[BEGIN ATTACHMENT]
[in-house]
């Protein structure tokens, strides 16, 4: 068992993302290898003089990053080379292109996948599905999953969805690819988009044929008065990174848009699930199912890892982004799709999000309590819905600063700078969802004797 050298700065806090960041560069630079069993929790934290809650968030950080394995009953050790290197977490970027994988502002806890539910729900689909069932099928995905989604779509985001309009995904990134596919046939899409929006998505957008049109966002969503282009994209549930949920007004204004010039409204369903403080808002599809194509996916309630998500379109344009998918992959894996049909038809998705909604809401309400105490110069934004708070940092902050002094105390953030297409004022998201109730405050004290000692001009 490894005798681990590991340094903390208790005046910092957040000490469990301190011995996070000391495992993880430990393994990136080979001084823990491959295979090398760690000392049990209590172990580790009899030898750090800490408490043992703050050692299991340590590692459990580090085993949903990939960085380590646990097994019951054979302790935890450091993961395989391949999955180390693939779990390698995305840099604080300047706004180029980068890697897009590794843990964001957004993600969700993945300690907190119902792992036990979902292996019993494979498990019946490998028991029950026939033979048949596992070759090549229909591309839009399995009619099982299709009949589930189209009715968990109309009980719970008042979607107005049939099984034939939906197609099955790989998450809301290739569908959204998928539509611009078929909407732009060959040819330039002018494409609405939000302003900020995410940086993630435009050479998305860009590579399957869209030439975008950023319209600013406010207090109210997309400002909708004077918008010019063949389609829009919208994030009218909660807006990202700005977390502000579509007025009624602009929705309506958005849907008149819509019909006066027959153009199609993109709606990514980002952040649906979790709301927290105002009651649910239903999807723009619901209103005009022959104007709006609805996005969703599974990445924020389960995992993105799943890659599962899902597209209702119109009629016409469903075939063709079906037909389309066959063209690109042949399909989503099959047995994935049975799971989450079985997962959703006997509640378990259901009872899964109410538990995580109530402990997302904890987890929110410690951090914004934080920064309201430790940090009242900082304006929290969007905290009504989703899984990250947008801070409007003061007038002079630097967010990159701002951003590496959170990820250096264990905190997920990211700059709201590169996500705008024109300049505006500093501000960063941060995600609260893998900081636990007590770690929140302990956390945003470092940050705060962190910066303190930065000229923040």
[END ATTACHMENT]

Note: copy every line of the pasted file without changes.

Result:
[in-house]
């Protein structure tokens, strides 16, 4: 068992993302290898003089990053080379292109996948599905999953969805690819988009044929008065990174848009699930199912890892982004799709999000309590819905600063700078969802004797 050298700065806090960041560069630079069993929790934290809650968030950080394995009953050790290197977490970027994988502002806890539910729900689909069932099928995905989604779509985001309009995904990134596919046939899409929006998505957008049109966002969503282009994209549930949920007004204004010039409204369903403080808002599809194509996916309630998500379109344009998918992959894996049909038809998705909604809401309400105490110069934004708070940092902050002094105390953030297409004022998201109730405050004290000692001009 490894005798681990590991340094903390208790005046910092957040000490469990301190011995996070000391495992993880430990393994990136080979001084823990491959295979090398760690000392049990209590172990580790009899030898750090800490408490043992703050050692299991340590590692459990580090085993949903990939960085380590646990097994019951054979302790935890450091993961395989391949999955180390693939779990390698995305840099604080300047706004180029980068890697897009590794843990964001957004993600969700993945300690907190119902792992036990979902292996019993494979498990019946490998028991029950026939033979048949596992070759090549229909591309839009399995009619099982299709009949589930189209009715968990109309009980719970008042979607107005049939099984034939939906197609099955790989998450809301290739569908959204998928539509611009078929909407732009060959040819330039002018494409609405939000302003900020995410940086993630435009050479998305860009590579399957869209030439975008950023319209600013406010207090109210997309400002909708004077918008010019063949389609829009919208994030009218909660807006990202700005977390502000579509007025009624602009929705309506958005849907008149819509019909006066027959153009199609993109709606990514980002952040649906979790709301927290105002009651649910239903999807723009619901209103005009022959104007709006609805996005969703599974990445924020389960995992993105799943890659599962899902597209209702119109009629016409469903075939063709079906037909389309066959063209690109042949399909989503099959047995994935049975799971989450079985997962959703006997509640378990259901009872899964109410538990995580109530402990997302904890987890929110410690951090914004934080920064309201430790940090009242900082304006929290969007905290009504989703899984990250947008801070409007003061007038002079630097967010990159701002951003590496959170990820250096264990905190997920990211700059709201590169996500705008024109300049505006500093501000960063941060995600609260893998900081636990007590770690929140302990956390945003470092940050705060962190910066303190930065000229923040």